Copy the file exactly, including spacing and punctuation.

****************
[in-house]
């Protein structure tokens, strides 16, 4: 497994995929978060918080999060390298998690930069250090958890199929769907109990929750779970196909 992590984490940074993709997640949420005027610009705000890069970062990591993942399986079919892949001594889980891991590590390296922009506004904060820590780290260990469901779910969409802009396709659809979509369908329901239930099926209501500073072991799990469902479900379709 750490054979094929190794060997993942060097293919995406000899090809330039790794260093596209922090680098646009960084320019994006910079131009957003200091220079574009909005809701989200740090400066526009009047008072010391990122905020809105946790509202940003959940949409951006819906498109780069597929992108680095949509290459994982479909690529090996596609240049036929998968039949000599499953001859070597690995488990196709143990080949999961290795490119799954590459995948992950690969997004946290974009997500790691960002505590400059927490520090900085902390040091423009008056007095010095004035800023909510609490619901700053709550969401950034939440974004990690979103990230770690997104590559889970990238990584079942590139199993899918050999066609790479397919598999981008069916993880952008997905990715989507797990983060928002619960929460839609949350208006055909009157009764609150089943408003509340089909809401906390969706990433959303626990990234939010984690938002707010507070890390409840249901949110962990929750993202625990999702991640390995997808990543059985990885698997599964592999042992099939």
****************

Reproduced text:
[in-house]
């Protein structure tokens, strides 16, 4: 497994995929978060918080999060390298998690930069250090958890199929769907109990929750779970196909 992590984490940074993709997640949420005027610009705000890069970062990591993942399986079919892949001594889980891991590590390296922009506004904060820590780290260990469901779910969409802009396709659809979509369908329901239930099926209501500073072991799990469902479900379709 750490054979094929190794060997993942060097293919995406000899090809330039790794260093596209922090680098646009960084320019994006910079131009957003200091220079574009909005809701989200740090400066526009009047008072010391990122905020809105946790509202940003959940949409951006819906498109780069597929992108680095949509290459994982479909690529090996596609240049036929998968039949000599499953001859070597690995488990196709143990080949999961290795490119799954590459995948992950690969997004946290974009997500790691960002505590400059927490520090900085902390040091423009008056007095010095004035800023909510609490619901700053709550969401950034939440974004990690979103990230770690997104590559889970990238990584079942590139199993899918050999066609790479397919598999981008069916993880952008997905990715989507797990983060928002619960929460839609949350208006055909009157009764609150089943408003509340089909809401906390969706990433959303626990990234939010984690938002707010507070890390409840249901949110962990929750993202625990999702991640390995997808990543059985990885698997599964592999042992099939």